Haitian Revolution Battles

Instructor: Christina Boggs

Chrissy has taught secondary English and history and writes online curriculum. She has an M.S.Ed. in Social Studies Education.

The Haitian Revolution is considered the most successful slave revolt in the history of the world. This lesson discusses the various events and battles associated with the Haitian Revolution.

Slavery on the Island of Saint Domingue

Although the American Civil War is probably the most popular example in history for warfare leading to the end of slavery within a nation, it is certainly not the only instance. In fact, Haiti, an island in the Caribbean formally known as Saint Domingue, witnessed the most successful slave revolt. This lesson will explore the years of the Haitian Revolution that bridged the 18th and 19th centuries.

1791

In 1791, sugar plantations and slavery made up life on Saint Domingue, an island now known as Haiti. France controlled the colony and plantation owners controlled slaves. By August of 1791, Saint Domingue's slave population had had enough. There was, of course, a distinct reason for the start of the revolt. Although Saint Domingue had seen a good number of slave rebellions, it was the French Revolution's Declaration of the Rights of Man that served as the final straw that spurred the black population to action.

Their exclusion from citizenship as defined by the document inspired countless slaves to begin burning plantations across the colony in August of 1791, led by former slave Toussaint L'Ouverture. In just 10 days, over 1,000 plantations were destroyed and over 1,000 white colonists were killed. Within a month, the slaves were joined by free blacks and mulattoes (people of both European and African descent).

Slave rebellion 1791
Slave rebellion 1791

In an attempt to limit the rebellion, the French government issued a decree on September 28: all free blacks and mulattoes, whether or not they had joined in the revolution, were given amnesty, or an official pardon for their actions. While this limited the number of free blacks and mulattoes willing to support the rebellion, it did not stop more slaves from joining. By November 1791, nearly 80,000 slaves were a part of the revolt and they began to build makeshift military camps around Saint Domingue. One of the largest camps was located in a place called Platons.

1792 to 1795

In January of 1792, French troops were on a mission to put down the rebellion. On January 9, they attacked the rebel encampment at Platons. The rebels were low on supplies and they knew they didn't stand a chance against the well-trained and well-fed French troops. The combatants fled the site, leaving women, children, and the elderly behind. The slaves believed that the French troops would leave the remaining people alone, but they were sorely mistaken. The French murdered hundreds of women and children and placed their heads on stakes as a warning to the rebels. About 3,000 slaves were also captured at this time; some were forced to go back to their original plantations, while others met a similar fate as the women and children at Platons.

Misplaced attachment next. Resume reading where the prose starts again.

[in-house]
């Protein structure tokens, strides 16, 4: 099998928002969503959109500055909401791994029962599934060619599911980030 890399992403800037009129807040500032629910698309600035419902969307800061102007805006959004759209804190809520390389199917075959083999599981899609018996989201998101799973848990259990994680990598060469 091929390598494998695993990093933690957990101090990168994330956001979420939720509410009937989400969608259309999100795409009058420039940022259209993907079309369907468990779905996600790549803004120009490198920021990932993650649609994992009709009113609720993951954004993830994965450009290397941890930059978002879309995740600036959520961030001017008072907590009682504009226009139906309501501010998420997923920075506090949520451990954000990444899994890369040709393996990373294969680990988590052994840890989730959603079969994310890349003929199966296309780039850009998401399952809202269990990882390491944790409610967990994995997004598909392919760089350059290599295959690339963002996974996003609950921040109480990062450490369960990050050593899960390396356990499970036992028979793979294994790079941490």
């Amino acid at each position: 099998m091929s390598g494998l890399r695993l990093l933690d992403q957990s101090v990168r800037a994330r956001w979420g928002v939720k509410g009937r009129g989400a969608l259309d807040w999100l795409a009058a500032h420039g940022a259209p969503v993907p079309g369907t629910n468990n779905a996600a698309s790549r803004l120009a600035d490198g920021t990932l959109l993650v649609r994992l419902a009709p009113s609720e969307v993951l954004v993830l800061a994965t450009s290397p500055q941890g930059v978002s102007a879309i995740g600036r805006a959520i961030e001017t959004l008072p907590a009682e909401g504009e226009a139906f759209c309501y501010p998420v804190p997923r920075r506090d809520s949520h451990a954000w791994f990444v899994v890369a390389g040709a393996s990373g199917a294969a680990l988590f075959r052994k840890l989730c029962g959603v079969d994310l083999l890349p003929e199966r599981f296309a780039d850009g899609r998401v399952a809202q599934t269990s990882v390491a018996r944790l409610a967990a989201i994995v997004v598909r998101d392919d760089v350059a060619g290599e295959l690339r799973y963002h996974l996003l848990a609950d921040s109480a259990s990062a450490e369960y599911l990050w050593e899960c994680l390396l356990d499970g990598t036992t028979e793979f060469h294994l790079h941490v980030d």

By mid-1792, the Haitian Revolution became even more complicated. Great Britain, a long-time enemy of France, saw an opportunity to take over Saint Domingue for itself. After all, before the revolution broke out, the island had been France's wealthiest colony. At the same time and for the same reasons, the Spanish also became involved in the conflict.

The British faced off against the rebels in the city of Le Cap. The troops terrorized the residents, burning and pillaging the city. On June 21, 1792, the French government made yet another attempt to try and quiet the rebellion. This time, they offered freedom to all slaves that helped the French military against the British and Spanish.

In 1793, Toussaint L'Ouverture (who had been leading the slave rebellion against the French) became a general for the Spanish when France went to war with Spain and Great Britain. In 1794, however, the French government abolished slavery in all of their colonies. L'Ouverture knew that the Spanish and British wanted to keep the institution of slavery, so he switched sides to fight for France. From 1794 to 1795, L'Ouverture helped France get rid of both the British and Spain from Saint Domingue. During that time, L'Ouverture was made lieutenant governor of Saint Domingue and his following as a leader continued to grow.

Toussaint L

1796 to 1801

By 1796, it was clear that Toussaint L'Ouverture was the most powerful leader in Saint Domingue. He controlled the army and was loved by black and mulatto citizens alike. Even though there were technically white French leaders that out-ranked him, none of them were able to command the island colony the way L'Ouverture could.

By 1801, L'Ouverture had not only invaded and conquered the Spanish colony of Santo Domingo that shared the island (now known as the Dominican Republic), he declared himself governor 'for life' of the entire island of Hispaniola. His 'rule,' as it were, however, did not last long.

Map
Map of Hispaniola

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